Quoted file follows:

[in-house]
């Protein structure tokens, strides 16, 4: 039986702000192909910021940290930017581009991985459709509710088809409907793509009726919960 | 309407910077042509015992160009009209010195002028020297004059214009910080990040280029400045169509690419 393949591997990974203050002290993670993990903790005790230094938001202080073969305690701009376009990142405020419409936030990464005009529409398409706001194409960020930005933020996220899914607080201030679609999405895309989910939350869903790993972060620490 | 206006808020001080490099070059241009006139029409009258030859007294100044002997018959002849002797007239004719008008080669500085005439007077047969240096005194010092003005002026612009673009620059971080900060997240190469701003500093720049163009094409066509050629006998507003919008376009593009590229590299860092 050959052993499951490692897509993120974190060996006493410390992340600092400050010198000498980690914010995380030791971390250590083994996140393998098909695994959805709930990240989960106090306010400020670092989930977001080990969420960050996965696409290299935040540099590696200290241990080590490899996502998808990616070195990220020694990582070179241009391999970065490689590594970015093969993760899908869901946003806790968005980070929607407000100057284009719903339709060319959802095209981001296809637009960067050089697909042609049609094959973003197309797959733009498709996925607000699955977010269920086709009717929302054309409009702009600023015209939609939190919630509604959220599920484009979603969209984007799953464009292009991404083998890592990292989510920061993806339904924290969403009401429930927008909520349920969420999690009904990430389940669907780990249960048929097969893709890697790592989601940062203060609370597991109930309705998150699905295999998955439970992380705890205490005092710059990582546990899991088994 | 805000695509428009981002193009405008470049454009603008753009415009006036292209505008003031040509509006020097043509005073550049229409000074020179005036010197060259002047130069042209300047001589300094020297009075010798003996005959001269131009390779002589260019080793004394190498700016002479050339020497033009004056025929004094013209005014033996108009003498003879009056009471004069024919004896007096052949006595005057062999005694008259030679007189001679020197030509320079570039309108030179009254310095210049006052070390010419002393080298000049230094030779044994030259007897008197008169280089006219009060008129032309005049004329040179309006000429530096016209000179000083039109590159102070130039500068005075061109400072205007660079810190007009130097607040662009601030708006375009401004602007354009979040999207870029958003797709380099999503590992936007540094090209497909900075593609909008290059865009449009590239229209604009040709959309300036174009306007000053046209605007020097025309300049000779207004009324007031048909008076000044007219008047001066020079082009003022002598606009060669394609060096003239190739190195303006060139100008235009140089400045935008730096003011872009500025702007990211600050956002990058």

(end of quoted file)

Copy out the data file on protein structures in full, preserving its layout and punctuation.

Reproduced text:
[in-house]
């Protein structure tokens, strides 16, 4: 039986702000192909910021940290930017581009991985459709509710088809409907793509009726919960 | 309407910077042509015992160009009209010195002028020297004059214009910080990040280029400045169509690419 393949591997990974203050002290993670993990903790005790230094938001202080073969305690701009376009990142405020419409936030990464005009529409398409706001194409960020930005933020996220899914607080201030679609999405895309989910939350869903790993972060620490 | 206006808020001080490099070059241009006139029409009258030859007294100044002997018959002849002797007239004719008008080669500085005439007077047969240096005194010092003005002026612009673009620059971080900060997240190469701003500093720049163009094409066509050629006998507003919008376009593009590229590299860092 050959052993499951490692897509993120974190060996006493410390992340600092400050010198000498980690914010995380030791971390250590083994996140393998098909695994959805709930990240989960106090306010400020670092989930977001080990969420960050996965696409290299935040540099590696200290241990080590490899996502998808990616070195990220020694990582070179241009391999970065490689590594970015093969993760899908869901946003806790968005980070929607407000100057284009719903339709060319959802095209981001296809637009960067050089697909042609049609094959973003197309797959733009498709996925607000699955977010269920086709009717929302054309409009702009600023015209939609939190919630509604959220599920484009979603969209984007799953464009292009991404083998890592990292989510920061993806339904924290969403009401429930927008909520349920969420999690009904990430389940669907780990249960048929097969893709890697790592989601940062203060609370597991109930309705998150699905295999998955439970992380705890205490005092710059990582546990899991088994 | 805000695509428009981002193009405008470049454009603008753009415009006036292209505008003031040509509006020097043509005073550049229409000074020179005036010197060259002047130069042209300047001589300094020297009075010798003996005959001269131009390779002589260019080793004394190498700016002479050339020497033009004056025929004094013209005014033996108009003498003879009056009471004069024919004896007096052949006595005057062999005694008259030679007189001679020197030509320079570039309108030179009254310095210049006052070390010419002393080298000049230094030779044994030259007897008197008169280089006219009060008129032309005049004329040179309006000429530096016209000179000083039109590159102070130039500068005075061109400072205007660079810190007009130097607040662009601030708006375009401004602007354009979040999207870029958003797709380099999503590992936007540094090209497909900075593609909008290059865009449009590239229209604009040709959309300036174009306007000053046209605007020097025309300049000779207004009324007031048909008076000044007219008047001066020079082009003022002598606009060669394609060096003239190739190195303006060139100008235009140089400045935008730096003011872009500025702007990211600050956002990058």